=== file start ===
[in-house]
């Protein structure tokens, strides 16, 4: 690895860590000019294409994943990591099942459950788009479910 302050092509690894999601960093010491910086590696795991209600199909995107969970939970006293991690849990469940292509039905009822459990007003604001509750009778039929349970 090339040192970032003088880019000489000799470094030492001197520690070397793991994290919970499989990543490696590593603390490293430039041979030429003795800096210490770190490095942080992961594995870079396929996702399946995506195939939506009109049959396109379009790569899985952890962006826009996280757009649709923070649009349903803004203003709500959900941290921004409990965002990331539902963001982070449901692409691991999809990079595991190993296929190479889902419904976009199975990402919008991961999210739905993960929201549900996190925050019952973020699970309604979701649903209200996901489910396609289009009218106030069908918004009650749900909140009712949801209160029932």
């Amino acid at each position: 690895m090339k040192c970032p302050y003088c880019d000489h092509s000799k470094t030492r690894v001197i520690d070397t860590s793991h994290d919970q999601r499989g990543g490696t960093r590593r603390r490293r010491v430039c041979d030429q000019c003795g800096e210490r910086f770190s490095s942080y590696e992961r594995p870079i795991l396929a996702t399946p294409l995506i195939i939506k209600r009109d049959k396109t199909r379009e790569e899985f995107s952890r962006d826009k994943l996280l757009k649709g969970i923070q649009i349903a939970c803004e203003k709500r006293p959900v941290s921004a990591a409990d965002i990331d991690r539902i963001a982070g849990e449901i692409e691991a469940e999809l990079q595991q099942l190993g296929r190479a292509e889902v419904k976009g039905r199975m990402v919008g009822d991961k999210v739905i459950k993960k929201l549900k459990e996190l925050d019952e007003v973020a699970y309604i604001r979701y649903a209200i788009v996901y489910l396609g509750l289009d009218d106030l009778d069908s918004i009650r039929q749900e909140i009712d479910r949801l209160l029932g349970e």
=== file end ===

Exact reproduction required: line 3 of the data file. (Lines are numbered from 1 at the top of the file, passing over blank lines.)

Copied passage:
């Amino acid at each position: 690895m090339k040192c970032p302050y003088c880019d000489h092509s000799k470094t030492r690894v001197i520690d070397t860590s793991h994290d919970q999601r499989g990543g490696t960093r590593r603390r490293r010491v430039c041979d030429q000019c003795g800096e210490r910086f770190s490095s942080y590696e992961r594995p870079i795991l396929a996702t399946p294409l995506i195939i939506k209600r009109d049959k396109t199909r379009e790569e899985f995107s952890r962006d826009k994943l996280l757009k649709g969970i923070q649009i349903a939970c803004e203003k709500r006293p959900v941290s921004a990591a409990d965002i990331d991690r539902i963001a982070g849990e449901i692409e691991a469940e999809l990079q595991q099942l190993g296929r190479a292509e889902v419904k976009g039905r199975m990402v919008g009822d991961k999210v739905i459950k993960k929201l549900k459990e996190l925050d019952e007003v973020a699970y309604i604001r979701y649903a209200i788009v996901y489910l396609g509750l289009d009218d106030l009778d069908s918004i009650r039929q749900e909140i009712d479910r949801l209160l029932g349970e």